Sagan's series, which debuted in 1980 and ran for 13 weeks, remains the most globally successful American public television series of all-time. It has been seen by more than 800 million viewers around the world. Sagan's accompanying book spent 70 weeks on the New York Times' best-seller list and was listed by the Library of Congress as one of the 88 books that shaped America.
Actually, there is a close personal tie between Sagan and Tyson, who is the director of the Hayden Planetarium in New York, has become a favorite guest on both The Daily Show with Jon Stewart and The Colbert Report for his ability to explain scientific concepts, and is the first scientist with more than 1 million Twitter followers.
When Tyson was applying to college, he was accepted at Cornell University where Sagan was then a professor. Sagan wrote Tyson a personal letter, inviting him to tour his lab. Even though Tyson decided to attend Harvard University, Sagan's outreach made a deep impression on him.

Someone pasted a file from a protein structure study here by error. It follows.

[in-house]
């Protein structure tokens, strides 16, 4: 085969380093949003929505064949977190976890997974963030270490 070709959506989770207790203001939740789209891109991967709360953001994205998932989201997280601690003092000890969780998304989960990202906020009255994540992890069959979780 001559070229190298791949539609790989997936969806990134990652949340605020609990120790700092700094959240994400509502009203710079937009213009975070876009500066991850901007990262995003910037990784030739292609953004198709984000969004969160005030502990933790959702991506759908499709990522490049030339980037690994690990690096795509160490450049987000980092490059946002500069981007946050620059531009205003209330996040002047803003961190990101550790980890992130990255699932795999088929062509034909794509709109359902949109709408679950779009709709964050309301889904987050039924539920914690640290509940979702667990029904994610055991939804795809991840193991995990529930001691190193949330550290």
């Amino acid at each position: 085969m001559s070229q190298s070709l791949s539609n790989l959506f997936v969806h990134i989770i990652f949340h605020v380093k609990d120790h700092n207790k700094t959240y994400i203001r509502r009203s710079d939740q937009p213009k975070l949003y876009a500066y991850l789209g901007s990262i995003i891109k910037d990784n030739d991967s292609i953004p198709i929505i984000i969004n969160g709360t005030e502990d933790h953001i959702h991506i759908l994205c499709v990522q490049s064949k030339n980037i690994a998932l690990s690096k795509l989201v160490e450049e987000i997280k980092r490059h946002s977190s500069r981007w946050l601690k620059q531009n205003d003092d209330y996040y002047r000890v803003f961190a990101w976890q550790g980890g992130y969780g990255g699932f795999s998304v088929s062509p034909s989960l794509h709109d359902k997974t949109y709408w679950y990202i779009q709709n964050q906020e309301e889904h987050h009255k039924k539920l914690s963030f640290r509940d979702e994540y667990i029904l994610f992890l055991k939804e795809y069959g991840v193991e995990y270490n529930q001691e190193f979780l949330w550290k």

"I learned the kind of person I wanted to become," Tyson says. "I have this duty to respond to students who are inquiring about the universe as a career path the way Carl Sagan responded to me."
Both men have been described as those rare scientists who can "bring the universe down to Earth like no others."
In their essence, both the original Cosmos and the new version, which began airing this month, present the world of our universe as explained by science.
"Cosmos is a saga of how wandering bands of hunters and gatherers found their way to the stars," says Ann Druyon, a writer who worked on both versions of the show.